Prof. B.Satheesh Kumar Bhandary, Dean of K.S. Hegde Medical Academy, Mangalore, speaks to Careers360 on the need to improve India’s medical education system. In this interview, the K.S. Hegde Medical Academy Dean talks about irregularities in the MBBS admission timeline. He also shares his views on issue of increasing PG medical seats’ number.
Read the interview to know what K.S.Hegde Medical Academy Dean says on MCI regulations on MBBS.
Careers360: What should be the focus of Medical Council of India regulations with respect to MBBS?Prof. B.Satheesh: MCI regulation should focus on integrated teaching. The first year becomes difficult to most of the students due to voluminous of the subjects. If there is a mechanism to identify students to medical & health related disciplines early there could be orientation courses before joining medical related subjects at +2 level.
Careers360: With admissions happening so late do students get enough time during the first year to do well?Prof. B.Satheesh: Presently in the first year MBBS, students get hardly 9 months and this becomes inadequate to complete the syllabus. College admissions should start by June so that students get a year including the exam. After completing the first year, there must be three months for orientation for clinical subjects. Special thrust should be given for skill up-gradation of the students in clinical studies.
Careers360: What steps are needed to improve the quality of teaching and research in medical colleges? Prof. B.Satheesh: It is unfortunate that our contribution to research and publication is meagre in spite of having more than 381 Medical Colleges that offer MBBS in the country. We cannot expect practice and research to happen together, though there are exceptions to this. Appointments to the posts being strictly on merit and rewarding the staff handsomely monetarily and promoting research and publication can improve the research culture. Appointment of qualified full-time teachers who will be given Non Practicing Allowance like AIIMS New Delhi can attract bright minds. Although MCI has come out with lot of guidelines to address this problem, lack of a number of teachers with requisite qualification and aptitude is the main roadblock.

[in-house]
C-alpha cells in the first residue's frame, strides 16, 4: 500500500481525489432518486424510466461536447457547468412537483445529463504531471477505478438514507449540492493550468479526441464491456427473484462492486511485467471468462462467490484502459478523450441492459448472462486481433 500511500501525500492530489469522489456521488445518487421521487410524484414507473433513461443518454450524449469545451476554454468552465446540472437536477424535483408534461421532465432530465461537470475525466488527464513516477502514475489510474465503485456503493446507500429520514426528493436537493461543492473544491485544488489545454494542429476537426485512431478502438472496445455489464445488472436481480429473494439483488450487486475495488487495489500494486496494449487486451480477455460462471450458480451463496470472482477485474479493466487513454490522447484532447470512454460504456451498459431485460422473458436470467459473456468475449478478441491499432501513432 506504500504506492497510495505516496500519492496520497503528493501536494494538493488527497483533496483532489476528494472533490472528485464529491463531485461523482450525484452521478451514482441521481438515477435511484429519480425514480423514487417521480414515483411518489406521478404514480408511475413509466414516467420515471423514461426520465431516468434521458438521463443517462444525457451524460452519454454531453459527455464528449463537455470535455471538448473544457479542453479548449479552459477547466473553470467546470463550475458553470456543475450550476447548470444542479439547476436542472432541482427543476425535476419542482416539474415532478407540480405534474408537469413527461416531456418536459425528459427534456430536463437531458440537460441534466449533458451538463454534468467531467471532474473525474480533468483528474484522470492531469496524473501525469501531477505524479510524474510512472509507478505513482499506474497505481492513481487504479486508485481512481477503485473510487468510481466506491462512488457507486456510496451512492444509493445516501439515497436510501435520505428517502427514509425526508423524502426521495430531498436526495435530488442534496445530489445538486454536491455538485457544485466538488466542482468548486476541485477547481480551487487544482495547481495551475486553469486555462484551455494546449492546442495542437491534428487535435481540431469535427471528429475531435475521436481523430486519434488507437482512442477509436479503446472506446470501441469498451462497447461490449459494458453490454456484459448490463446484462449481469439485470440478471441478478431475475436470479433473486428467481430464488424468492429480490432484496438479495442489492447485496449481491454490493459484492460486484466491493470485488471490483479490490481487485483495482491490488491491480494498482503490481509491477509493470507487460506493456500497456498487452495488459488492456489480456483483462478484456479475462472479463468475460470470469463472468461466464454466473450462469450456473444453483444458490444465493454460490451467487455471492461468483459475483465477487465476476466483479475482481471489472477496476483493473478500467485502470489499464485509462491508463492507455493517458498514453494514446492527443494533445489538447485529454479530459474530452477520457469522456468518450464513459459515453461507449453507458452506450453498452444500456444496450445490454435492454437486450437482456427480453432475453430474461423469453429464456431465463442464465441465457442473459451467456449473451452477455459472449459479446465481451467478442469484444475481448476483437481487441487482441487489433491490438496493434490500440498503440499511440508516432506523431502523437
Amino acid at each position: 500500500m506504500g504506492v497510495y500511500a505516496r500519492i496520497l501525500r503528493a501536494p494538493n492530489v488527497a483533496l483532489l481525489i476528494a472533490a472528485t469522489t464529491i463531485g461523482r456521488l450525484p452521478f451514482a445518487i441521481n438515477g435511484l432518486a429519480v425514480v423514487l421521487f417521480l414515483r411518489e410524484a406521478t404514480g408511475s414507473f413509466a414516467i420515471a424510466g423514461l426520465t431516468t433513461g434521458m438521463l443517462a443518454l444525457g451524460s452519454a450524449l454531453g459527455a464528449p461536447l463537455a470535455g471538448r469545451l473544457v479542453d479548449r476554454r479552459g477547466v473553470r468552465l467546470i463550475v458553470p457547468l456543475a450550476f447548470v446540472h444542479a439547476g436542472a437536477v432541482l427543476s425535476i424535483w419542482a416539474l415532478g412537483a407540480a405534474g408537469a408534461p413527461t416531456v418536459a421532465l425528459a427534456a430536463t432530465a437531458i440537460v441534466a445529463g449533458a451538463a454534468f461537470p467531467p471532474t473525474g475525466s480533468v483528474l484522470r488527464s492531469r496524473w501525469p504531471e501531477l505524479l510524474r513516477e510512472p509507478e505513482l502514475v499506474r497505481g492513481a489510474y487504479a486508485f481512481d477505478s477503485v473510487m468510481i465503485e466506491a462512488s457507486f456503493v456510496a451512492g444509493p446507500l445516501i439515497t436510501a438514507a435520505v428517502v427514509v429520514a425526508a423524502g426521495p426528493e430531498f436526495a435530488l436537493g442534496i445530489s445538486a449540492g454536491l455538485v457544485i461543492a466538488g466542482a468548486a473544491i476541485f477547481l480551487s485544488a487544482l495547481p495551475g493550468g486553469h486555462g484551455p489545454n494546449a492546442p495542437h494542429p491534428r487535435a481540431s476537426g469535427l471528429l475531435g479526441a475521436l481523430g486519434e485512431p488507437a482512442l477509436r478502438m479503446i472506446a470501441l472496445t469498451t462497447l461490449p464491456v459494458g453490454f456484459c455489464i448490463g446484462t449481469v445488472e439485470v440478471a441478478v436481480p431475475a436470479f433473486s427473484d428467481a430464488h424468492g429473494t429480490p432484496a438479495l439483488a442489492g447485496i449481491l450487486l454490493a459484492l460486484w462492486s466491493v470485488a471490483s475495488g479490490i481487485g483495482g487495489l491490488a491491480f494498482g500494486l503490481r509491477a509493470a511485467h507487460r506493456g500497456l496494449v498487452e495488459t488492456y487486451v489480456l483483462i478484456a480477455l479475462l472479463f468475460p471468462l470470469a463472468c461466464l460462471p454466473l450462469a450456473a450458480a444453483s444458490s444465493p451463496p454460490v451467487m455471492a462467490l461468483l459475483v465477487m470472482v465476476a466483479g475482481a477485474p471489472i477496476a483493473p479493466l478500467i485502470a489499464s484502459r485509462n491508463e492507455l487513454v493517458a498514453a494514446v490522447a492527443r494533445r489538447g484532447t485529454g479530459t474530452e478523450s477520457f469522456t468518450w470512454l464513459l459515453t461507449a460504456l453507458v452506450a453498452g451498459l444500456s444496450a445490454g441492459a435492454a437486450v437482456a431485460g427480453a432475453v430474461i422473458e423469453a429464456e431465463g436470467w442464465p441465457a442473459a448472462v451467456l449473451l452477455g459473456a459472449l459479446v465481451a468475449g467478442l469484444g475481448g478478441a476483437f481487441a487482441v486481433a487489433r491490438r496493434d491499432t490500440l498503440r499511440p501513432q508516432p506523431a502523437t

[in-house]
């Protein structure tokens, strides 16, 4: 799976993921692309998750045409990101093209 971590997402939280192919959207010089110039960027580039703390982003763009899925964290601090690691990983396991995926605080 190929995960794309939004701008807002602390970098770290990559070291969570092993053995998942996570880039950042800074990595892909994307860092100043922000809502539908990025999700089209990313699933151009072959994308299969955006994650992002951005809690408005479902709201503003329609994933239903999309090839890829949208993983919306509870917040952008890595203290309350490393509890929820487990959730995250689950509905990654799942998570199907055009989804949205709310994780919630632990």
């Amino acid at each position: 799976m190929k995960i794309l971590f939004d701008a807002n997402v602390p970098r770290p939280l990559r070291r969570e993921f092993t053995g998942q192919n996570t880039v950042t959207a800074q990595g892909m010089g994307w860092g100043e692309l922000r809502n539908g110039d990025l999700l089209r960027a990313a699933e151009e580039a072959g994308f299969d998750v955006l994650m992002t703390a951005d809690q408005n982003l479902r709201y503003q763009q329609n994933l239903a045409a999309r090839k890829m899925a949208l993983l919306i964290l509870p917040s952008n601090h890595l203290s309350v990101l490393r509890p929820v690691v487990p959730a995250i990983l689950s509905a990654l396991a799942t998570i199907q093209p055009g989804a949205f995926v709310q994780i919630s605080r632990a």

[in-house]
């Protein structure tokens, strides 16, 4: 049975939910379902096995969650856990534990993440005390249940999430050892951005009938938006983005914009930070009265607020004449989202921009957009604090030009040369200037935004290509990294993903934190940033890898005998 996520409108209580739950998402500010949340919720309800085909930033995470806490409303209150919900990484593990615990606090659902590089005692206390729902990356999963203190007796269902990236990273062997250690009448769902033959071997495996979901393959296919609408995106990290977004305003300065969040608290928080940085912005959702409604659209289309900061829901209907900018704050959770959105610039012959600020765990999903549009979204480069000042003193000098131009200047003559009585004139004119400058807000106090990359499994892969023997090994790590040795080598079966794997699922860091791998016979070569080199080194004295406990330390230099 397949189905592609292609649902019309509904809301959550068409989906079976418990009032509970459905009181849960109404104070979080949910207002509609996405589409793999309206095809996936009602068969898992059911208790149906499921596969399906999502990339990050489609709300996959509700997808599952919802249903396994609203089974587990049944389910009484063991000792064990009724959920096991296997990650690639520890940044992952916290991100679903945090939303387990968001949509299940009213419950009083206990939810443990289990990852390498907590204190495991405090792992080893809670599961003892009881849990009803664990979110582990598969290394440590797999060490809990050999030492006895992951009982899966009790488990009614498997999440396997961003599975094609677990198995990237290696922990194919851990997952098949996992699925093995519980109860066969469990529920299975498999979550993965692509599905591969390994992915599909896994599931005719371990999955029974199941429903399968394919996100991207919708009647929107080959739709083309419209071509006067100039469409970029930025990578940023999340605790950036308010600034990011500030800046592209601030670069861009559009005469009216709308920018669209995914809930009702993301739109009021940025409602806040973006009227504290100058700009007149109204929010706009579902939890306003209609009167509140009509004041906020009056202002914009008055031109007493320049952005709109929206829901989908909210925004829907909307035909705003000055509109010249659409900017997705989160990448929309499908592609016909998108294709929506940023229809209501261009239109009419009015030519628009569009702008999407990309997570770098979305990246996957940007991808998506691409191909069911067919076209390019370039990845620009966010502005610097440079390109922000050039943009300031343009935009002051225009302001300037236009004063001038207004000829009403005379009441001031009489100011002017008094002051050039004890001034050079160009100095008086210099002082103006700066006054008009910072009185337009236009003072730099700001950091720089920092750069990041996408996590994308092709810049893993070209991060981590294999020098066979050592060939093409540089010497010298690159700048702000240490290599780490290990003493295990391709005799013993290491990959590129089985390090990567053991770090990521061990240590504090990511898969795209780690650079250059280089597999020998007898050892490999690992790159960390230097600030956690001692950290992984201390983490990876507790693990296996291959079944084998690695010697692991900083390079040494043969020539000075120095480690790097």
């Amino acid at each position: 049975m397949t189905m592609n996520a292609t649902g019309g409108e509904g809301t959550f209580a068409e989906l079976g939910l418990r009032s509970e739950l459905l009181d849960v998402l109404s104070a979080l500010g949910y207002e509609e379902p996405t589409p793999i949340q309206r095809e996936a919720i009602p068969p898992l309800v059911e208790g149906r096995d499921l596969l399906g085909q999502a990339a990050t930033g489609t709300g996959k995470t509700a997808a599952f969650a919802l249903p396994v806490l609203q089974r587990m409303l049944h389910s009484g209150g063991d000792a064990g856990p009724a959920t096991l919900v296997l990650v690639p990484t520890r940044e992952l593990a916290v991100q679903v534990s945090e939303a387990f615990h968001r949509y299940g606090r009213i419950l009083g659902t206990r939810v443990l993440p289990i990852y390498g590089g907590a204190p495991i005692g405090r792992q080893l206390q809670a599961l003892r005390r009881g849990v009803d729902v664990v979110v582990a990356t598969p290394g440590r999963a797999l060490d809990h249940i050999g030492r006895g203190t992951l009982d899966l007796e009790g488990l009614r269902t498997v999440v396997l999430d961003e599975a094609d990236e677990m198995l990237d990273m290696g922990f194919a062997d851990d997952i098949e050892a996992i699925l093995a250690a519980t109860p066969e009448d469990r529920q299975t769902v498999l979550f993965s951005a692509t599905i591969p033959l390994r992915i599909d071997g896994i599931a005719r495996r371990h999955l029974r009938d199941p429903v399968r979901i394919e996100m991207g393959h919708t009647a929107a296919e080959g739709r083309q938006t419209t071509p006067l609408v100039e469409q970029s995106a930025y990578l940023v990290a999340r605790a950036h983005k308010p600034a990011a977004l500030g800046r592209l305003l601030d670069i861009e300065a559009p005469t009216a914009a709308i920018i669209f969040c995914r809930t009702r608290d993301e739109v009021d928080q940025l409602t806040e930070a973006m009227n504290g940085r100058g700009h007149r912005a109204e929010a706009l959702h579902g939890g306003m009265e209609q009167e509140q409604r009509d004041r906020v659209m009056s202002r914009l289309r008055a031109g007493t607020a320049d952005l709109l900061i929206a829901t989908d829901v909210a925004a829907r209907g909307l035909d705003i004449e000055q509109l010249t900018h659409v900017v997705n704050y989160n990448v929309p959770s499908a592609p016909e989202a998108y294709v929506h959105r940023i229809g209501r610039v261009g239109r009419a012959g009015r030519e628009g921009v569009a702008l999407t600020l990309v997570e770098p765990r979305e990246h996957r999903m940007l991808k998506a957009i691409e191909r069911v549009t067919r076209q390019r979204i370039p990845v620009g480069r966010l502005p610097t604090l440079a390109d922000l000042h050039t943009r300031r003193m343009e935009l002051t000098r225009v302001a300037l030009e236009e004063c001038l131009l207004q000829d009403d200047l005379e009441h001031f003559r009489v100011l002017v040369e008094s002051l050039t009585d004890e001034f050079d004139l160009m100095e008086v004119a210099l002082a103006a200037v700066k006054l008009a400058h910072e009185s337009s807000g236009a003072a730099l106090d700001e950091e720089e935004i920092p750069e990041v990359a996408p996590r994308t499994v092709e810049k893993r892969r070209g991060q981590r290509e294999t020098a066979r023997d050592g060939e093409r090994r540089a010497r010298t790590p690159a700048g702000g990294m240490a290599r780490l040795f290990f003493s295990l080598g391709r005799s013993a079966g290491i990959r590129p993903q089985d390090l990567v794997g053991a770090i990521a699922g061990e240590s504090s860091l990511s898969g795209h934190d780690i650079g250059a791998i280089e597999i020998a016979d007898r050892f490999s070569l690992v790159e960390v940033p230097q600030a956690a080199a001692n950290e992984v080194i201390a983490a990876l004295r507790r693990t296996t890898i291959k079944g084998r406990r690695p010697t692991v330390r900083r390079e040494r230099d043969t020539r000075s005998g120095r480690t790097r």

Careers360: Is there a need to double the number of PG seats in the country? How can this be achieved? Prof. B.Satheesh: Yes, there is a definite need in increase of postgraduate seats in broad speciality and super specialty courses. In India, on an average 50,000 MBBS seats are available a year, whereas the number of postgraduate seats is only about 25,000. Majority of the MBBS students want to join postgraduate courses, mainly in clinical subjects. There is a need for specialty departments in district and taluk hospitals and the shortage of specialists is going to increase in the coming years. Therefore it’s necessary to double postgraduate seats, particularly in General Medicine, Paediatrics, Obstetrics and Gynaecology and Orthopaedics specialties and super specialties like Urology, Nephrology and Cardiology. Medical Council of India norms like student to teacher ratio and patients’ statistics can be relaxed to increase the intake in a time bound manner.
Careers360: What is the outlook for India's healthcare services sector? Is it going to see big changes? Prof. B.Satheesh: By 2030 India is supposed to become the most populous nation surpassing China. Number of doctors India is producing is grossly inadequate compared to world doctor to patient ratio of 1:1000. In super speciality courses the situation is even grimmer. With increasing number of medical schools and corporate hospitals there will great demand for doctors and salary structure in the higher bracket compared to all other professions. India may have to cater to the requirement of West Asia and the western world as well. There is also scope for social service and the job satisfaction that comes with it is an added advantage.
There is a central government proposal to start medical colleges attached to district hospitals with a minimum number of MBBS seats of 60-100, to prevent mushrooming of medical colleges in cities, which leads to unhealthy professional practice
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